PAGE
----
That statement is naturalism in a nutshell and perhaps one of the most profound discoveries in human history. This clip is 50 years old and is even more true now than it was then.
We're allowed to call nonsense nonsense. But that's what makes the article troubling. It seems to be a call to take these ideas seriously, but rather a plea to be politely ignored so they can believe nonsense in private.
It's an interesting moral dilemma. At what point does the value of being polite and courteous trump the value of being factually accurate? After all, if we're really supposed to have liberty, doesn't that include the liberty to believe things that aren't true and be left alone? And the answer would be a solid maybe but for the fact that she's published in the New York Times and therefore every silly thing she says is fair game.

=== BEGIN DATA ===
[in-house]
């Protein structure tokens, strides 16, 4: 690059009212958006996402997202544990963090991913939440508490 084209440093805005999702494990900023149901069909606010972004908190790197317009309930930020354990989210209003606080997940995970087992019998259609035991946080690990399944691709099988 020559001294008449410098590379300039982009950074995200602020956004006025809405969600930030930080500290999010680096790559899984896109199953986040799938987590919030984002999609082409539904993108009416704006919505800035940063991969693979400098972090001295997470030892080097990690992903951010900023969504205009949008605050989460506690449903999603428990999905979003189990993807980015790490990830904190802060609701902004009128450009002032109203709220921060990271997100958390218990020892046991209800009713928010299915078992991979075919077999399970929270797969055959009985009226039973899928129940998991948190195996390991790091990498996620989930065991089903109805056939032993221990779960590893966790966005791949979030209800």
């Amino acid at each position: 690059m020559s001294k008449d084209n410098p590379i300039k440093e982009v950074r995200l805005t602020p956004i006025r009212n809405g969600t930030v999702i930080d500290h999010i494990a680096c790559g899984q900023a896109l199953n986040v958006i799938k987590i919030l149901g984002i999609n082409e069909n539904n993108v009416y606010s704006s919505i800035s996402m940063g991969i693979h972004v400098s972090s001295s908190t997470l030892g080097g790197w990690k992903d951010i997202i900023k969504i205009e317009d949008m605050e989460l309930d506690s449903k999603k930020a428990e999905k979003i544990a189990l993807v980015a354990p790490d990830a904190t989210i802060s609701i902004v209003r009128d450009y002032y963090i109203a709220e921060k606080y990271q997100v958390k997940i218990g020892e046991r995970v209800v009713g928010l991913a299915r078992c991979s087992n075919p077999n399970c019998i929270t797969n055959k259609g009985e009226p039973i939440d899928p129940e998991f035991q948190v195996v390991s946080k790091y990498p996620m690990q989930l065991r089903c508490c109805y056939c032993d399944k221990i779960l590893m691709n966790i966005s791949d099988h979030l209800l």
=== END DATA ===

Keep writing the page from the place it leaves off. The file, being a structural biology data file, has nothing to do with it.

Deep down, this is an article written in defence of The Placebo Effect — epistemological hedonism — if it makes you feel better, believe it. But this is something that needs to be fought, fake news aside. The reason she is in this situation is because of health concerns: